Then there were a few surprising things, beside the fact that Gatecreeper sounded much more doom/death metal than hardcore – I had already seen these creepy animals who violently headbang in a foggy green light – there were other remarkable bands, like Krimewatch: these ferocious girls performed in a sea of testosterone while looking damn bold and sexy at the same time. The acrobatic ballet of stage diving was so fun when they played their hardcore songs, it became softer, even elegant, as if men wanted to impress frontgirl Rhylli, who was handling the mic with some cute but impressive Henry Rollins pauses.

Then there was Turnover, a band which managed to squeeze an emo set between the mad aggression of Harley Flanagan and the fury of Incendiary – with a moniker like this, just guess how they sounded! I know that emo originated from post-hardcore, but Turnover sounded (to me) so out of place in a festival like this, and that was just me, because all the hardcore kids knew every single lyric of every song.

The festival lasted two days and it seemed that, for each band, a new crowd of people was gathering around or even on stage, as if they were supporting their team, and the fans of More to Pride were wearing ‘Can’t stop Lynwood’ (the city the band is from) or ‘Fuck the police’ shirts, as if they were rappers, while Trapped Under Ice were insanely threatening, and their fans scared me so much that I ended up kneeling on stage during their entire set, trying to shoot between other people’s legs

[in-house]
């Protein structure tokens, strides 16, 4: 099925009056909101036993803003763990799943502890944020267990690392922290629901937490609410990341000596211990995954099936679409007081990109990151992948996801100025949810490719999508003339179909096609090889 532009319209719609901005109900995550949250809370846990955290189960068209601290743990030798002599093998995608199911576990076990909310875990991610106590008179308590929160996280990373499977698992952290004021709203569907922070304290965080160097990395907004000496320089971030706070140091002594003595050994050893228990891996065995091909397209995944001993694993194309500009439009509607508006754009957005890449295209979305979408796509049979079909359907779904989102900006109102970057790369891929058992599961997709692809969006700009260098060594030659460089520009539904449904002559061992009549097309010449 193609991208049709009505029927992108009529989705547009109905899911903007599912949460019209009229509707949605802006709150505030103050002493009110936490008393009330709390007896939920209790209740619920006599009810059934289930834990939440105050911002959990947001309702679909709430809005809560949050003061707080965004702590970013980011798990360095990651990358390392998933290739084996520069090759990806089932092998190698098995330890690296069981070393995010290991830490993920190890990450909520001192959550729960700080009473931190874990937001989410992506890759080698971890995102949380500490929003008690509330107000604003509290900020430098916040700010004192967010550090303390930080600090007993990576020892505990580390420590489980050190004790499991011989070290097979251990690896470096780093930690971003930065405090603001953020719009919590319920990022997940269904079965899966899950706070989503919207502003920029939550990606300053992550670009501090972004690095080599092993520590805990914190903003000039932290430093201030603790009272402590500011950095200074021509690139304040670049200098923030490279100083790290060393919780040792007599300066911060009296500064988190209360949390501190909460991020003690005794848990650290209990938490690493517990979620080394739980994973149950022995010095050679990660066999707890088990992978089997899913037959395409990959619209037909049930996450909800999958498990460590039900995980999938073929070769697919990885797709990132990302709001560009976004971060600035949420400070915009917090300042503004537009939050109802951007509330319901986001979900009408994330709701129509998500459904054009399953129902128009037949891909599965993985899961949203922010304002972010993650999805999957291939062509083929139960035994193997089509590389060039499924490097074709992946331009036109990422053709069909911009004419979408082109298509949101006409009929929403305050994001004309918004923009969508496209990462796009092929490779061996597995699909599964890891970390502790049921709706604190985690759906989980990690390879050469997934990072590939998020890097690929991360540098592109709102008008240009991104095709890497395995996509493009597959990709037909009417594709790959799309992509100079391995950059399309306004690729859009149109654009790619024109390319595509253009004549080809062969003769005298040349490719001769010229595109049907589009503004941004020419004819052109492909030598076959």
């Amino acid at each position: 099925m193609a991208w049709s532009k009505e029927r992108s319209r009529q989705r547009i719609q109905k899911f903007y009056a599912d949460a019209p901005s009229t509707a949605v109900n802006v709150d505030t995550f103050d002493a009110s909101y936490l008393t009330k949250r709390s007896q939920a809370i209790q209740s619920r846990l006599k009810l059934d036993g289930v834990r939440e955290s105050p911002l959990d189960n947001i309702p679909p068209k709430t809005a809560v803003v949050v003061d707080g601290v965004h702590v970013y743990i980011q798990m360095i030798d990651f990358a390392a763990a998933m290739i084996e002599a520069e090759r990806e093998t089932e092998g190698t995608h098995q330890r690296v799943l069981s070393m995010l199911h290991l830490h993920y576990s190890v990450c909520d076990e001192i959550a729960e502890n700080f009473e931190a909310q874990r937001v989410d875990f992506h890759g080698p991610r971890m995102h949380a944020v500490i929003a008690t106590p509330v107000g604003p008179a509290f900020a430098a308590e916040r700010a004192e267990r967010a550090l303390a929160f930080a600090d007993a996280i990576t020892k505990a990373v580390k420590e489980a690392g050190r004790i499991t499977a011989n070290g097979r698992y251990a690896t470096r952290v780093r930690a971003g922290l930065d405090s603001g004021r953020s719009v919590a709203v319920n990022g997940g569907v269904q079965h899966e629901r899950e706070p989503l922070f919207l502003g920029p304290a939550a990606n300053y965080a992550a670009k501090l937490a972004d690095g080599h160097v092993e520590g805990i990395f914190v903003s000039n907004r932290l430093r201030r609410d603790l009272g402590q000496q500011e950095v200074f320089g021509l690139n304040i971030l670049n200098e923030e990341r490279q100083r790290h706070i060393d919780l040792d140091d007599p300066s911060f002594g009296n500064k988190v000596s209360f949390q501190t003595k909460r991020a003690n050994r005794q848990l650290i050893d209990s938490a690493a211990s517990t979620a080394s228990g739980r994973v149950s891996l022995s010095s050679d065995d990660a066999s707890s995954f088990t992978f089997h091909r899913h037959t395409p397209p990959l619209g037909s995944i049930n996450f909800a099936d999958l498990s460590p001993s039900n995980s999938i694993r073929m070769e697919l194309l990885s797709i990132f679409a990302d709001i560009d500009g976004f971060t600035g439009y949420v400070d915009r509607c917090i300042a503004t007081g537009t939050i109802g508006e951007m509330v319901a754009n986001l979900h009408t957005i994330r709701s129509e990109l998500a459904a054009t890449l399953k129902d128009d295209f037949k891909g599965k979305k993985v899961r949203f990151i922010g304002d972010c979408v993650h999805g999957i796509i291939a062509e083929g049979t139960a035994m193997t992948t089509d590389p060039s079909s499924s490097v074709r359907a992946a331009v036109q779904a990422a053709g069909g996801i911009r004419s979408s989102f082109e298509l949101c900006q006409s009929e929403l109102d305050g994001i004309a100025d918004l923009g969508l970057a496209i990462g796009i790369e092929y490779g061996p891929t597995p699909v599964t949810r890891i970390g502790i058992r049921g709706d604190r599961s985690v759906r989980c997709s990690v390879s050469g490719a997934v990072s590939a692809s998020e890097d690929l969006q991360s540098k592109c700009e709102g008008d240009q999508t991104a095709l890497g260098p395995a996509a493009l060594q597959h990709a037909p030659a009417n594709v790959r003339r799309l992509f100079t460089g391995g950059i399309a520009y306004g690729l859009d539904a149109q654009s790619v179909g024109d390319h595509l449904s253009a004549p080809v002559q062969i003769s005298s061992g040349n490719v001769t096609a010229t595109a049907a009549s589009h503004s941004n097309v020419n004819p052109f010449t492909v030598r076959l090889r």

Beside the face-to-face lyric screaming of Dangers, beside the constant aggression of the two last bands, there was Harley Flanagan. This guy is a hardcore legend, founding member of the Cro-Mags and a black-belt in Brazilian jujitsu! I am telling you, this was the type to survive a nuclear war, the type you find in a post apocalypse world at the end of a Mad Max movie, he was mad as hell, displayed a don’t-fuck-with-me attitude, and trashed the stage with an insane energy and a constant ballet of stage diving. Meanwhile the music reminded me a bit about Bad Brains, and he was probably my favorite, but what do I know about hardcore?